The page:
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Diabetes technology refers to devices used to give insulin (pumps) or monitor glucose (continuous glucose monitors or “CGMs”). These devices are briefly described below.
An insulin pump is a small, battery operated computer about the size of a deck of cards. It gives insulin through a small, flexible straw that sits in the fatty layer of tissue under the skin. Insulin is given through the same site for 2-3 days.
Users tell the pump to give insulin for food or for a high sugar. Pumps can give very small amounts of insulin. Giving insulin with meals and snacks is easier because separate injections are not needed for each dose. Settings in a pump can reduce low blood sugars.
Children using pumps need a lot of family support and close monitoring by their diabetes team.
Continuous Glucose Monitors (CGMs)
These devices use a tiny wire under the skin to measure the sugar between the cells. CGMs give a new sugar value every 5 minutes. They also show how quickly a sugar is going up or down. Some CGMs warn you that sugar levels are high or low. These features may help you reduce the number of high and low sugars. CGMs are typically changed every 1-2 weeks. Other benefits:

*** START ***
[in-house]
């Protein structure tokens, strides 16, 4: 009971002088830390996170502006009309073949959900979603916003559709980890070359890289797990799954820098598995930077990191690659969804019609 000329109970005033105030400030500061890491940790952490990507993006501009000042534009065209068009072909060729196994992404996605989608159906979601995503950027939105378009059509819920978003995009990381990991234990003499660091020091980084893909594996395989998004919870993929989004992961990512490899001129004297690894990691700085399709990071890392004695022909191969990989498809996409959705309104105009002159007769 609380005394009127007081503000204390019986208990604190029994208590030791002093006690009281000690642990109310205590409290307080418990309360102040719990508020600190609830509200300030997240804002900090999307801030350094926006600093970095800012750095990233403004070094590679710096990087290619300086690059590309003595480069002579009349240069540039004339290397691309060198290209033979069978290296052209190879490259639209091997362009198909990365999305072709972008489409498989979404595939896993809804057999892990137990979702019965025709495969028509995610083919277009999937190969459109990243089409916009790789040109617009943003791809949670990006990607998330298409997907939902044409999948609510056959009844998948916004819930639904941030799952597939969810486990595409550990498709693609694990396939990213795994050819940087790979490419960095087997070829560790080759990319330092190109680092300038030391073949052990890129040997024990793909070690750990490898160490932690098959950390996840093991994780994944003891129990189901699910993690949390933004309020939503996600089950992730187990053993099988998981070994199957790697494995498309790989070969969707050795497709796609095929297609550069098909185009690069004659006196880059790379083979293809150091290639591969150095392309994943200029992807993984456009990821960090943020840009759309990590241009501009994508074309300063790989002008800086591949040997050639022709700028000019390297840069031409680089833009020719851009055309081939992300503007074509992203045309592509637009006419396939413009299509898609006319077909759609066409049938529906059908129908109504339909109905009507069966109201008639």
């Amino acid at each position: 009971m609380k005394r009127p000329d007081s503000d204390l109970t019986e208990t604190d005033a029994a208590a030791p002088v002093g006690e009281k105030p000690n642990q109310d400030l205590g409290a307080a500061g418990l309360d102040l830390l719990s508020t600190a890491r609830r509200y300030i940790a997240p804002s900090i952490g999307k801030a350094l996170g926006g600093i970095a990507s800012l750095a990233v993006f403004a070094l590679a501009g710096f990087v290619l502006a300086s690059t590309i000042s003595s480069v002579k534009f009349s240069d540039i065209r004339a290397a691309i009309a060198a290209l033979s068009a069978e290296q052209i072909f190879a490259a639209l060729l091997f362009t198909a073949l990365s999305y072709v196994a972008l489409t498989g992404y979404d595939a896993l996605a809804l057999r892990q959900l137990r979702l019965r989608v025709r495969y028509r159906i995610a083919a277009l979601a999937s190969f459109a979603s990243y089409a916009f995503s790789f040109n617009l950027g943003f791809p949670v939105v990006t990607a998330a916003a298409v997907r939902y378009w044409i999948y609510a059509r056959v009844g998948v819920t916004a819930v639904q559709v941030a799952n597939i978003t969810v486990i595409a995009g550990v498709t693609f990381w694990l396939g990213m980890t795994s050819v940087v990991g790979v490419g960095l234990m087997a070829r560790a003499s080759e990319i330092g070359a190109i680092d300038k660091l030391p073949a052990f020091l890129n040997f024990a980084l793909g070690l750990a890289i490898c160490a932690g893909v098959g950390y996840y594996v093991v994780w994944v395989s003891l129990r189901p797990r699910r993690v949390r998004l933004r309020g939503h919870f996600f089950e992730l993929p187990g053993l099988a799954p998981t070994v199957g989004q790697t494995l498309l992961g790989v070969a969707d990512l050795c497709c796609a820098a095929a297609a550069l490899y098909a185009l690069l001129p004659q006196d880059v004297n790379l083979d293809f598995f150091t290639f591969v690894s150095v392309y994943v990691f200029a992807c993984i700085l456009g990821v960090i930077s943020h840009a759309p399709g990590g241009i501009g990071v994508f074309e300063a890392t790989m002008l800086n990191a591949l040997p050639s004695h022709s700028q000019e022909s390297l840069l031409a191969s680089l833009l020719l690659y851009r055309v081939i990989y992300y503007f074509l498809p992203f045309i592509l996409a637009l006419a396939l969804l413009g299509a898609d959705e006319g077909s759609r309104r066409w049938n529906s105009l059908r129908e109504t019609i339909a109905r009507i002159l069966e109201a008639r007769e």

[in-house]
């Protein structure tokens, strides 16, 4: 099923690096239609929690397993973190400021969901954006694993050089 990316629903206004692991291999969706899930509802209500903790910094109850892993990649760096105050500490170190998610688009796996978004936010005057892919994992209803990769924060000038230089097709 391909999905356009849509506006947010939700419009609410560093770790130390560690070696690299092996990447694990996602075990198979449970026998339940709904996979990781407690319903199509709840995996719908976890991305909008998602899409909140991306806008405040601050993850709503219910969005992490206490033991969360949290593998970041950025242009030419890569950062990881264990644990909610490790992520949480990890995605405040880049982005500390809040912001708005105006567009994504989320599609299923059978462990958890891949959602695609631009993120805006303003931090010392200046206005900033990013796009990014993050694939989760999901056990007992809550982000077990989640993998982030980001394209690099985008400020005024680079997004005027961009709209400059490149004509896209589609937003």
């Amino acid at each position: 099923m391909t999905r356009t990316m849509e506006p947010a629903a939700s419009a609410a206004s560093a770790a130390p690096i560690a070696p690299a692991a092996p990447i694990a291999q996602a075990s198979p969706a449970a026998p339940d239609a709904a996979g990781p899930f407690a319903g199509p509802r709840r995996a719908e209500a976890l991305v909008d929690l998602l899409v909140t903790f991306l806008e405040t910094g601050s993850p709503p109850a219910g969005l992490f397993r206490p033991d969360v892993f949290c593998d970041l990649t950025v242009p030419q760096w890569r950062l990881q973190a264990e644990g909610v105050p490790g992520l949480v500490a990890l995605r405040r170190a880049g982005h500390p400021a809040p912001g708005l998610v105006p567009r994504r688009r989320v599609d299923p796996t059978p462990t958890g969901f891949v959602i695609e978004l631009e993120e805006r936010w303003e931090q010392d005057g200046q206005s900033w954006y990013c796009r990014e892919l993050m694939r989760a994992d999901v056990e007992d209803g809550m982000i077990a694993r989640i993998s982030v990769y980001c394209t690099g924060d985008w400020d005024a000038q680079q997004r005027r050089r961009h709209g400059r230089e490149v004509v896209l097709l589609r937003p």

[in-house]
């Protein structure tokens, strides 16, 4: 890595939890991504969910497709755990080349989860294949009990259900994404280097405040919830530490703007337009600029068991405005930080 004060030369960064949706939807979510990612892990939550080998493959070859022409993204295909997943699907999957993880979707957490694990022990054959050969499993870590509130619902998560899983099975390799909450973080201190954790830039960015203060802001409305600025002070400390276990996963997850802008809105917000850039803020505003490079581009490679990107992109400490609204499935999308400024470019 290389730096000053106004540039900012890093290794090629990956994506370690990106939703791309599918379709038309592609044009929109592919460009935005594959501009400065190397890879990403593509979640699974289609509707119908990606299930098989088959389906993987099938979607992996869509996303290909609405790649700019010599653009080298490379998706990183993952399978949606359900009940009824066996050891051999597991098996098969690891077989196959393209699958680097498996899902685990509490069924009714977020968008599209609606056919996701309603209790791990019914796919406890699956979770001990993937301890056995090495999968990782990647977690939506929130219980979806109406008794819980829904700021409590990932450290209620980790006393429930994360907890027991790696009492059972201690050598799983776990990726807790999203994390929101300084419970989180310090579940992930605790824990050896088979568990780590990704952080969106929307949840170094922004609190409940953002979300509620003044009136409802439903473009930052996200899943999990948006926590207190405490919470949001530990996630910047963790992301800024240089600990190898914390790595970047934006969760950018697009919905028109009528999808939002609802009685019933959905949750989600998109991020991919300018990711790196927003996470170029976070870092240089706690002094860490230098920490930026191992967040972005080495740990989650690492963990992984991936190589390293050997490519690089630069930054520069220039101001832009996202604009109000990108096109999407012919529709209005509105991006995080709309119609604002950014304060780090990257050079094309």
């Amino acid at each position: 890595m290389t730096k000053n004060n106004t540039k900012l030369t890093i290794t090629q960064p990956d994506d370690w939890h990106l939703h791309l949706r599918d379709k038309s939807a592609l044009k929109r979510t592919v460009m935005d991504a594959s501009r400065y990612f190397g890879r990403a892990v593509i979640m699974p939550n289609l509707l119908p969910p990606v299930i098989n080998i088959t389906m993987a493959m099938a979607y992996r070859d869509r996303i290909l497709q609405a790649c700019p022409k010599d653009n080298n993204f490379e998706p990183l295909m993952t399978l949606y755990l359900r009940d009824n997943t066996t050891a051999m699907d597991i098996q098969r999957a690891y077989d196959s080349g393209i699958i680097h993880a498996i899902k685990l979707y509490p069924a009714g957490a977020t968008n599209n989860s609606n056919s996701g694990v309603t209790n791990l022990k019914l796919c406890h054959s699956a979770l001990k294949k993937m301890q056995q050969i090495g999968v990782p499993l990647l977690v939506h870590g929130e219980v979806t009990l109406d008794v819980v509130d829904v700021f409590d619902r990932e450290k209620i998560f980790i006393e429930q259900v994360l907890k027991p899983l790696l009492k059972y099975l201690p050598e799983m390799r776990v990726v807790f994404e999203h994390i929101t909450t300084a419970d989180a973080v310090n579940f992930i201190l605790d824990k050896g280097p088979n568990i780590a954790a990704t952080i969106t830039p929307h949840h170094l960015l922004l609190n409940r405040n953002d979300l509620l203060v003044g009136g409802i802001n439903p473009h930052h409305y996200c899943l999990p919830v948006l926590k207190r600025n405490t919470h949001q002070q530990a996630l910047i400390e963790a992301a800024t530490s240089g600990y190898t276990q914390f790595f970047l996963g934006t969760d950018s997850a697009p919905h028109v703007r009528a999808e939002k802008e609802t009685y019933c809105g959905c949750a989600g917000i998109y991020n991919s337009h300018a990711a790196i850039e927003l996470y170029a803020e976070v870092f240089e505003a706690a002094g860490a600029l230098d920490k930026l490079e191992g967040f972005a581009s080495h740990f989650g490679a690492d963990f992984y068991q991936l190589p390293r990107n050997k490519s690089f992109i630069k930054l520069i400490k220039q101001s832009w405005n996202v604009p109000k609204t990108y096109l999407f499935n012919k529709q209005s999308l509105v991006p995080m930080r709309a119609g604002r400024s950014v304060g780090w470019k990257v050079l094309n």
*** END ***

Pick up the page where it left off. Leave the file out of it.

Fewer finger pokes to check sugar.
Reports about sensor sugar readings.
Option to share sugar readings to the caregiver’s phone (based on brand).
CGMs are very accurate. They can replace finger stick blood sugars in many cases. However, there may be times a glucometer would be needed to check a blood sugar.
Hybrid Closed-Loop Systems
The newest diabetes devices use a pump and CGM together. Although some insulin delivery is automated in these systems, a lot of attention is required to avoid high blood sugars and diabetic ketoacidosis (DKA).
Talk with your diabetes team to learn more about devices. Most people benefit from having a separate “technology visit.” You can learn about the most current pump and CGM options from a member of our team.
Coverage for diabetes devices varies by insurance. Blood sugar logs (usually with at least 4 blood sugar results a day) may be required. Some companies decide on coverage based on time since diabetes diagnosis. For example, a pump or CGM may not be covered until 6 months after diagnosis.
If you are interested in using a pump or CGM, contact your insurance. Ask about cost, co-pays, and which devices your insurance covers. See the next page for commonly used codes. Some insurances cover CGM or insulin pump supplies under pharmacy insurance. Check your insurance’s formulary for coverage of these supplies.
Common CPT Codes
General Insulin Pump:
E0784: Pump (includes Medtronic, Tandem, Omnipod PDM)
A4230: Infusion Sets (includes Medtronic and Tandem)
A4232: Reservoirs (includes Medtronic and Tandem)
General Continuous Glucose Monitor:
A9276/K0553 – Sensors
A9277 – Transmitter
A9278/K0554 - Receiver/Reader
For more information visit: https://patient.uwhealth.org/education/pediatric-diabetes-technologyhttps://patient.uwhealth.org/education/pediatric-diabetes-technology